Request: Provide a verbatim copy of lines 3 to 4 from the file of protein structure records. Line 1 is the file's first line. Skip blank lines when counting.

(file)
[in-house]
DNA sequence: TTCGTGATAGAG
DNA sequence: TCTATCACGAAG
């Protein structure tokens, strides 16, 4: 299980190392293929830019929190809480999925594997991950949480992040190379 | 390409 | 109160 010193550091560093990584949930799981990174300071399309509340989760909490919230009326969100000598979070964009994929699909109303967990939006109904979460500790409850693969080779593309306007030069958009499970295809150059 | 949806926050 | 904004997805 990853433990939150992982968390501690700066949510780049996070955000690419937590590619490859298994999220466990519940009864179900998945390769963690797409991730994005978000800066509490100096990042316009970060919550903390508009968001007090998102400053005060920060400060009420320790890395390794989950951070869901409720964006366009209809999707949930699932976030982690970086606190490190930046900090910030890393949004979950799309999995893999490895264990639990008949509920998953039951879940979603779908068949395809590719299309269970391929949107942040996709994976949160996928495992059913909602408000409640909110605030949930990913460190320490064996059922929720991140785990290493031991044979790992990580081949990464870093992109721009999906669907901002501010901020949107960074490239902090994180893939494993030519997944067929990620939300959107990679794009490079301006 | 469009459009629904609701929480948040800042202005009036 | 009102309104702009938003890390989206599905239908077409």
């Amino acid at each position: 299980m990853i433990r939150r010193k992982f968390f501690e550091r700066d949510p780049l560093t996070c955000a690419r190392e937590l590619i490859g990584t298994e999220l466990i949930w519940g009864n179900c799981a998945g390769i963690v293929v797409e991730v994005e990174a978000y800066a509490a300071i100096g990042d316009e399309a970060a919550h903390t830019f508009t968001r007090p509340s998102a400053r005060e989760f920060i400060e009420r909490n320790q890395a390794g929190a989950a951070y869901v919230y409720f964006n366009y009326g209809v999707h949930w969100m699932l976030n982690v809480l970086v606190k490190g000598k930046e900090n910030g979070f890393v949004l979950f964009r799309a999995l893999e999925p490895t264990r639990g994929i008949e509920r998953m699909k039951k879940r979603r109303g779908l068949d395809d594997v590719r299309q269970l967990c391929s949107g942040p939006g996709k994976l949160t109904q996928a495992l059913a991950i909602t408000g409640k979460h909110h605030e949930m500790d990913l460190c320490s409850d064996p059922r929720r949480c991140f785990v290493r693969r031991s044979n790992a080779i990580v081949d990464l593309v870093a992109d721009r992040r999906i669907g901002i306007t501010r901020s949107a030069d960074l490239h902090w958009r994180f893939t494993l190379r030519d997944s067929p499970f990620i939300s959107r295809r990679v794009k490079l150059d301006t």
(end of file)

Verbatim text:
DNA sequence: TCTATCACGAAG
């Protein structure tokens, strides 16, 4: 299980190392293929830019929190809480999925594997991950949480992040190379 | 390409 | 109160 010193550091560093990584949930799981990174300071399309509340989760909490919230009326969100000598979070964009994929699909109303967990939006109904979460500790409850693969080779593309306007030069958009499970295809150059 | 949806926050 | 904004997805 990853433990939150992982968390501690700066949510780049996070955000690419937590590619490859298994999220466990519940009864179900998945390769963690797409991730994005978000800066509490100096990042316009970060919550903390508009968001007090998102400053005060920060400060009420320790890395390794989950951070869901409720964006366009209809999707949930699932976030982690970086606190490190930046900090910030890393949004979950799309999995893999490895264990639990008949509920998953039951879940979603779908068949395809590719299309269970391929949107942040996709994976949160996928495992059913909602408000409640909110605030949930990913460190320490064996059922929720991140785990290493031991044979790992990580081949990464870093992109721009999906669907901002501010901020949107960074490239902090994180893939494993030519997944067929990620939300959107990679794009490079301006 | 469009459009629904609701929480948040800042202005009036 | 009102309104702009938003890390989206599905239908077409």